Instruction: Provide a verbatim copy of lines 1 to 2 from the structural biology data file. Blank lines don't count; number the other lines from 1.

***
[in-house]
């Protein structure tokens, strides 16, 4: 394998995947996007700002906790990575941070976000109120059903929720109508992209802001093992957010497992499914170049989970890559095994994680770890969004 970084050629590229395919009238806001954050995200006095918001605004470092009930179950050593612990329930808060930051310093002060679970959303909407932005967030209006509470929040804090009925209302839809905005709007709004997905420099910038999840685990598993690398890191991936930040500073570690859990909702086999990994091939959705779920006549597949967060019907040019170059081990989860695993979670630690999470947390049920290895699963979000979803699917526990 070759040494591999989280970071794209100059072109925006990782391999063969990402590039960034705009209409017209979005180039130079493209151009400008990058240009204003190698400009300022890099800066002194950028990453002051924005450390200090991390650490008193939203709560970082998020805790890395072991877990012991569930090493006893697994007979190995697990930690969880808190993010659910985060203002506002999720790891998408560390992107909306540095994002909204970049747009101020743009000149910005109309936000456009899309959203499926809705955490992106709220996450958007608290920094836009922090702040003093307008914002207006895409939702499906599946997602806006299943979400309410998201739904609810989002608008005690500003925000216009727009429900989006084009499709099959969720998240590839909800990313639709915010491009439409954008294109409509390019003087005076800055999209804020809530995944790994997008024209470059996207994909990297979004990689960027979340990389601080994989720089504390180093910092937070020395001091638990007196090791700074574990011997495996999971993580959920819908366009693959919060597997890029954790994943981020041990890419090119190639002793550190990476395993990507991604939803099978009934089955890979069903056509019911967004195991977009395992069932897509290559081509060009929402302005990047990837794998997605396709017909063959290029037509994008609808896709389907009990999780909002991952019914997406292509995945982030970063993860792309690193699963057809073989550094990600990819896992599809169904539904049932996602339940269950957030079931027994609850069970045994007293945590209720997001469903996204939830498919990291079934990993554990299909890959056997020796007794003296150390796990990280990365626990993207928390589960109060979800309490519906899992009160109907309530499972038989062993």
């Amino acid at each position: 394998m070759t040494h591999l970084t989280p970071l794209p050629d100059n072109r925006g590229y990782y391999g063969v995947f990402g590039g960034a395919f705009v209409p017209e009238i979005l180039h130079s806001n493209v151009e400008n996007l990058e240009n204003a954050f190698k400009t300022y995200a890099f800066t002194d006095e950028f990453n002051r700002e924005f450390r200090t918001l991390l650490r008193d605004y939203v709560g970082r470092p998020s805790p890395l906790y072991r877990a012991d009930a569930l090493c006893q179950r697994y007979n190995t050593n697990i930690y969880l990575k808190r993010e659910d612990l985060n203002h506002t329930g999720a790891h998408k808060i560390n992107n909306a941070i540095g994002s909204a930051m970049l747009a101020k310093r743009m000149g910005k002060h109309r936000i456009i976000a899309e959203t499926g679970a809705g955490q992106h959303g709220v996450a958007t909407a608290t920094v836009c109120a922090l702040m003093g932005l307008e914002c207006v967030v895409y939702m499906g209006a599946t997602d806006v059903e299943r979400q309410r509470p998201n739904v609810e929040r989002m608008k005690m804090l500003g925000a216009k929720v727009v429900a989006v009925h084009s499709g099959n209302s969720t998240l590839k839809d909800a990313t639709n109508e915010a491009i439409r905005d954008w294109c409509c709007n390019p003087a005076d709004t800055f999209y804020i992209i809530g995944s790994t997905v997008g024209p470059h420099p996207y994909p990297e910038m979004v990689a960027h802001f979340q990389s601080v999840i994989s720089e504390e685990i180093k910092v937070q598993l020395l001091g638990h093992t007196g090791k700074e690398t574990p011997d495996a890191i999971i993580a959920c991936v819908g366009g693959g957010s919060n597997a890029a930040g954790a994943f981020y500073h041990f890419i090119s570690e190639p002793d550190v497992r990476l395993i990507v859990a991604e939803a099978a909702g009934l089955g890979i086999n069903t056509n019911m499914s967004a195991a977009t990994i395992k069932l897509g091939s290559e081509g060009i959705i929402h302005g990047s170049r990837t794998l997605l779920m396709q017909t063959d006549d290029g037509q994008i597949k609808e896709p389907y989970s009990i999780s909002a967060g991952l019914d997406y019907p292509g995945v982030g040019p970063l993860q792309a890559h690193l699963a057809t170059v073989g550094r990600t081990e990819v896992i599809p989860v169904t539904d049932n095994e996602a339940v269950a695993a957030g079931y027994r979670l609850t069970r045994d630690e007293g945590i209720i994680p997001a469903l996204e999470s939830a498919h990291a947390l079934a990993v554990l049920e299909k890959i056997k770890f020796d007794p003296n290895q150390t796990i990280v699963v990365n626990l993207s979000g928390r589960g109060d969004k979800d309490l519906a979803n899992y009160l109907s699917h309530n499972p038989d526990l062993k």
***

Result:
[in-house]
């Protein structure tokens, strides 16, 4: 394998995947996007700002906790990575941070976000109120059903929720109508992209802001093992957010497992499914170049989970890559095994994680770890969004 970084050629590229395919009238806001954050995200006095918001605004470092009930179950050593612990329930808060930051310093002060679970959303909407932005967030209006509470929040804090009925209302839809905005709007709004997905420099910038999840685990598993690398890191991936930040500073570690859990909702086999990994091939959705779920006549597949967060019907040019170059081990989860695993979670630690999470947390049920290895699963979000979803699917526990 070759040494591999989280970071794209100059072109925006990782391999063969990402590039960034705009209409017209979005180039130079493209151009400008990058240009204003190698400009300022890099800066002194950028990453002051924005450390200090991390650490008193939203709560970082998020805790890395072991877990012991569930090493006893697994007979190995697990930690969880808190993010659910985060203002506002999720790891998408560390992107909306540095994002909204970049747009101020743009000149910005109309936000456009899309959203499926809705955490992106709220996450958007608290920094836009922090702040003093307008914002207006895409939702499906599946997602806006299943979400309410998201739904609810989002608008005690500003925000216009727009429900989006084009499709099959969720998240590839909800990313639709915010491009439409954008294109409509390019003087005076800055999209804020809530995944790994997008024209470059996207994909990297979004990689960027979340990389601080994989720089504390180093910092937070020395001091638990007196090791700074574990011997495996999971993580959920819908366009693959919060597997890029954790994943981020041990890419090119190639002793550190990476395993990507991604939803099978009934089955890979069903056509019911967004195991977009395992069932897509290559081509060009929402302005990047990837794998997605396709017909063959290029037509994008609808896709389907009990999780909002991952019914997406292509995945982030970063993860792309690193699963057809073989550094990600990819896992599809169904539904049932996602339940269950957030079931027994609850069970045994007293945590209720997001469903996204939830498919990291079934990993554990299909890959056997020796007794003296150390796990990280990365626990993207928390589960109060979800309490519906899992009160109907309530499972038989062993």